The recent British Columbia Supreme Court decision in Gallant v. Houde, 2017 Carswell BC 3091, 2017 BCCA 391 affirms that “the concept of reasonableness must be assessed in light of the joint ongoing legal obligations of the parents to maintain their children”: Donovan v. Donovan, 2000 MBCA 80 at para. 20, 190 D.L.R. (4th) 696.
In this decision, released November 1, 2017, the Appeal Court found that it was unreasonable for Mr. Gallant as a payor parent to attend law school instead of paying child support. The Court held that his first obligation was to pay child support for his three children.
This decision was made despite the fact that Mr. Gallant had embarked on a remarkable path of personal rehabilitation, overcoming a history of drug abuse and crime to pursue an education. While his decision to pursue an undergraduate and graduate degree in social work was found to be reasonable, the Court imputed an income to Mr. Gallant for his years in law school. The result was that Mr. Gallant was ordered to pay retroactive child support for the three years of his law degree.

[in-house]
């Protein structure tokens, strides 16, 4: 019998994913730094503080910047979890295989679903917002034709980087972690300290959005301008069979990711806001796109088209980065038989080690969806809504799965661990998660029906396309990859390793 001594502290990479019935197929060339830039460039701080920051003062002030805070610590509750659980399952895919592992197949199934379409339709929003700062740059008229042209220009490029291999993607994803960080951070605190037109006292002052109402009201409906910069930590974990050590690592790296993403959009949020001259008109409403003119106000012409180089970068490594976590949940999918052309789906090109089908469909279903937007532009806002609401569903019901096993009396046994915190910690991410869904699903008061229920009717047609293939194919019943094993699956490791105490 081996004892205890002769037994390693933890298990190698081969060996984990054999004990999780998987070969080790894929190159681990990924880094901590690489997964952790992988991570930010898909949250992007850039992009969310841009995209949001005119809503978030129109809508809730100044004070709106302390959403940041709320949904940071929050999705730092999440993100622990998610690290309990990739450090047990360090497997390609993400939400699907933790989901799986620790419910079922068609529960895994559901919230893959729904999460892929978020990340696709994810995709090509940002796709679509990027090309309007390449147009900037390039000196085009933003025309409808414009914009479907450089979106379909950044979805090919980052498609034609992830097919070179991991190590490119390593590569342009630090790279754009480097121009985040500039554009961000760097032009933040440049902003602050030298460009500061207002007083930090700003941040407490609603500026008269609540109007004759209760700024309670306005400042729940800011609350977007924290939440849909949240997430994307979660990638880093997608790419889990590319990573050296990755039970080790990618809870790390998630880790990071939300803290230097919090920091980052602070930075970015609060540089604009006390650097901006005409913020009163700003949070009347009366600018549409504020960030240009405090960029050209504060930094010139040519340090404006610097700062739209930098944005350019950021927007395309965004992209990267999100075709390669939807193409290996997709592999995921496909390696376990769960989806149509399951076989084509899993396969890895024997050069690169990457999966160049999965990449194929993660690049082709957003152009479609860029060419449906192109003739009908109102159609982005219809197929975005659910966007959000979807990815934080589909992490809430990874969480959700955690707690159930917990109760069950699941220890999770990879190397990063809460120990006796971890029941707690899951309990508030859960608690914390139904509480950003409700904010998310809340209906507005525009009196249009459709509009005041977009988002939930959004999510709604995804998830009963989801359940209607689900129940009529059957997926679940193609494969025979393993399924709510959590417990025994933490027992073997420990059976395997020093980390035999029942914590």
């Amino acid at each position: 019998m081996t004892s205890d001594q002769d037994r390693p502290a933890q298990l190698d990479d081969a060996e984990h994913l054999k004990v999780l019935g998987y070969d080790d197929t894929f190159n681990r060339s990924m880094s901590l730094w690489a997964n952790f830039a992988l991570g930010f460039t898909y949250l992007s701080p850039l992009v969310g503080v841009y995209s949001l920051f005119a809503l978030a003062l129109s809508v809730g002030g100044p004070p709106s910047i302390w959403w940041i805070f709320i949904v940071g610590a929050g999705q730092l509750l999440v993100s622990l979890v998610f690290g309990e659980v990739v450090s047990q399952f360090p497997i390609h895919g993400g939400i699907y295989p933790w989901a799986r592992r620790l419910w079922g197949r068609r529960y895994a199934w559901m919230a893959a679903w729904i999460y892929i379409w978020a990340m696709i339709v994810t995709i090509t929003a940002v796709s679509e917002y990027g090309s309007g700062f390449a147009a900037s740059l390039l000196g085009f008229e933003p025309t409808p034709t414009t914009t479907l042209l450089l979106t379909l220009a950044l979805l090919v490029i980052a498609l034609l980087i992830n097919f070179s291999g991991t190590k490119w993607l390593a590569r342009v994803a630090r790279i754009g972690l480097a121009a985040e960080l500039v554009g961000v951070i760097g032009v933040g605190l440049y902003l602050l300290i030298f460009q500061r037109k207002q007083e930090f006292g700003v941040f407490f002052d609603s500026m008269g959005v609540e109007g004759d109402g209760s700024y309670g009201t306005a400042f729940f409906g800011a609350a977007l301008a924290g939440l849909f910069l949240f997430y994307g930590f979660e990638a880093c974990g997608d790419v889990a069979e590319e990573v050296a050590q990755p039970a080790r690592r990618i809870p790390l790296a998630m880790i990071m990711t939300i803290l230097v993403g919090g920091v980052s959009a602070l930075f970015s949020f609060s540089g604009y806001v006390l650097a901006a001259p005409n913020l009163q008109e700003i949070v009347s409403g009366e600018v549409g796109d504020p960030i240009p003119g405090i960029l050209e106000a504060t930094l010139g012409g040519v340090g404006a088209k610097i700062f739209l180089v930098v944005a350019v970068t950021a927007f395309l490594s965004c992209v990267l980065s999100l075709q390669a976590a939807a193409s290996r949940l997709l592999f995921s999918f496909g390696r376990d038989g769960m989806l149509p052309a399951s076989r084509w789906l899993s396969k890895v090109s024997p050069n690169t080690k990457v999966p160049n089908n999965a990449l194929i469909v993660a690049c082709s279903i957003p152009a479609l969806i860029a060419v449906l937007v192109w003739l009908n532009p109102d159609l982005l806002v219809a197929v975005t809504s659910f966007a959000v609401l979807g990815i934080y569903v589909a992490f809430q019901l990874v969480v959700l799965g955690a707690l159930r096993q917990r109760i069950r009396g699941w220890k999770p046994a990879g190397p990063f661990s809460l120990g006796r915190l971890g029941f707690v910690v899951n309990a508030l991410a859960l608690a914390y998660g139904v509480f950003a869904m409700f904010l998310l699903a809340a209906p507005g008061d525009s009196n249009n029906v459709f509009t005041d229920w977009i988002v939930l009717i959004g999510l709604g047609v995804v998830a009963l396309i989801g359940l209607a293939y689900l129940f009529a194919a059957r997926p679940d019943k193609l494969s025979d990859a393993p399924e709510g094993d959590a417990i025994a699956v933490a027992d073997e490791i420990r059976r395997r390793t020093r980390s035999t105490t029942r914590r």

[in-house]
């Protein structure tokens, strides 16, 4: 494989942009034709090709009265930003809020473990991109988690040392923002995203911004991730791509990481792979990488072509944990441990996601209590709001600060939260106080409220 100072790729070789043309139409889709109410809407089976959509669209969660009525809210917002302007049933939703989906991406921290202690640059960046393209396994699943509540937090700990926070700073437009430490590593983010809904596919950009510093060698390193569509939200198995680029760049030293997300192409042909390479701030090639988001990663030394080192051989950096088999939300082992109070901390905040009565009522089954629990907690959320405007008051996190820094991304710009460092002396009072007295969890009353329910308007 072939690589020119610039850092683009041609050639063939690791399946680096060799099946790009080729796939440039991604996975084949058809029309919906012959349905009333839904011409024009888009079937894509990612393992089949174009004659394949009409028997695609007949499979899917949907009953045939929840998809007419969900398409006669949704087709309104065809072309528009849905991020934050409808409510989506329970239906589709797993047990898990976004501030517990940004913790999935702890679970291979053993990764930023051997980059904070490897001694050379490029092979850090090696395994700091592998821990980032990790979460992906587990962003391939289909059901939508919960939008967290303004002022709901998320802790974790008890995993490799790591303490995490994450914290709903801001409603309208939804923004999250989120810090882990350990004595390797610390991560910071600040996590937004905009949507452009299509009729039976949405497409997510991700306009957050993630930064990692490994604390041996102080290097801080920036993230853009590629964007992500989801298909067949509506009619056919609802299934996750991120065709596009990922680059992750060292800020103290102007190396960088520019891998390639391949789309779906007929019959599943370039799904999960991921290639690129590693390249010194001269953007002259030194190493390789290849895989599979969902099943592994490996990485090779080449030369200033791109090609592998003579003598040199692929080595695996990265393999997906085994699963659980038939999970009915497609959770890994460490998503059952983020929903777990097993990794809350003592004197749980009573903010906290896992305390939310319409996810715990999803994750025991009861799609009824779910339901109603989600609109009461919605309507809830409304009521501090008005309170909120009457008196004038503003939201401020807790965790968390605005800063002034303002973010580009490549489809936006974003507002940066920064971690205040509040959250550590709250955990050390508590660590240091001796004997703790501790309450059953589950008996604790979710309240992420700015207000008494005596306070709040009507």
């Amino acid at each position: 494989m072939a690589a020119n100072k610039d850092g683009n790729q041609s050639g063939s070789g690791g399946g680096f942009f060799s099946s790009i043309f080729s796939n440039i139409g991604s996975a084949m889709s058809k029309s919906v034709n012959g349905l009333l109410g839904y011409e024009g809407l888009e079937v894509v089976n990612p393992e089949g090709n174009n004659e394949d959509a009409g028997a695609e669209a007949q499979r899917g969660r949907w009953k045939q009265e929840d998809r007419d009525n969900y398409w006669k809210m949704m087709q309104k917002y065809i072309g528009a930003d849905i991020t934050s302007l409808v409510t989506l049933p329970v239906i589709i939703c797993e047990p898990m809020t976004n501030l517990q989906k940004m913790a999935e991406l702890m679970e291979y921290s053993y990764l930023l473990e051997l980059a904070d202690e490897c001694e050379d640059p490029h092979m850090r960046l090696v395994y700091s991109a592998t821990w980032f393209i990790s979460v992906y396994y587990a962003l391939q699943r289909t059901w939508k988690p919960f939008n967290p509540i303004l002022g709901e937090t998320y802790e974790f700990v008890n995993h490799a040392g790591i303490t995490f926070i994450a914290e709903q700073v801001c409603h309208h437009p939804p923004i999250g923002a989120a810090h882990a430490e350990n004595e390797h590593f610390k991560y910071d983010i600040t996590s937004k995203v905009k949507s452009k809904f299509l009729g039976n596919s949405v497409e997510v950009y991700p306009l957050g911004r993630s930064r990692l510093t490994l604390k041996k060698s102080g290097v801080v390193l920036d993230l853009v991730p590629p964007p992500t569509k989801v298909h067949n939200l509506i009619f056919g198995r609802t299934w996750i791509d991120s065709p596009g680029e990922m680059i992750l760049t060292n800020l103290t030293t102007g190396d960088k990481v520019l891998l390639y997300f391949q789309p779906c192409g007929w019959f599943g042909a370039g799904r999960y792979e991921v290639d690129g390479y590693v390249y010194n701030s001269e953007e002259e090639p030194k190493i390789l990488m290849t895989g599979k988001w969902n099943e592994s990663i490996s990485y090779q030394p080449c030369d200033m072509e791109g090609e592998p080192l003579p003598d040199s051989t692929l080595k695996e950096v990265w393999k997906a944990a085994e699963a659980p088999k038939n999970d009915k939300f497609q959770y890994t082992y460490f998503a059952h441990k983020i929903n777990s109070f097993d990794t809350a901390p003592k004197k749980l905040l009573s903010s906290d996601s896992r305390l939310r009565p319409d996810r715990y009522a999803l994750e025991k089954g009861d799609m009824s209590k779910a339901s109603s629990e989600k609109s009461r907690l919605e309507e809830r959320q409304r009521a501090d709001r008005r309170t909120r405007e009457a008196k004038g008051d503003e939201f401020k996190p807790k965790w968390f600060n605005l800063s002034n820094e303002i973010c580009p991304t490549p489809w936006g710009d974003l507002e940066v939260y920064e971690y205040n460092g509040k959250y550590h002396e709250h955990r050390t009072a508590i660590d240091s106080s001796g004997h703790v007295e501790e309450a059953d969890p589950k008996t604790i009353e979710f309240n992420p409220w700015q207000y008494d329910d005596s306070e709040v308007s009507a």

You can read the full text of the Court of Appeal’s decision online at the Court website: Gallant v. Houde, 2017 BCCA 391
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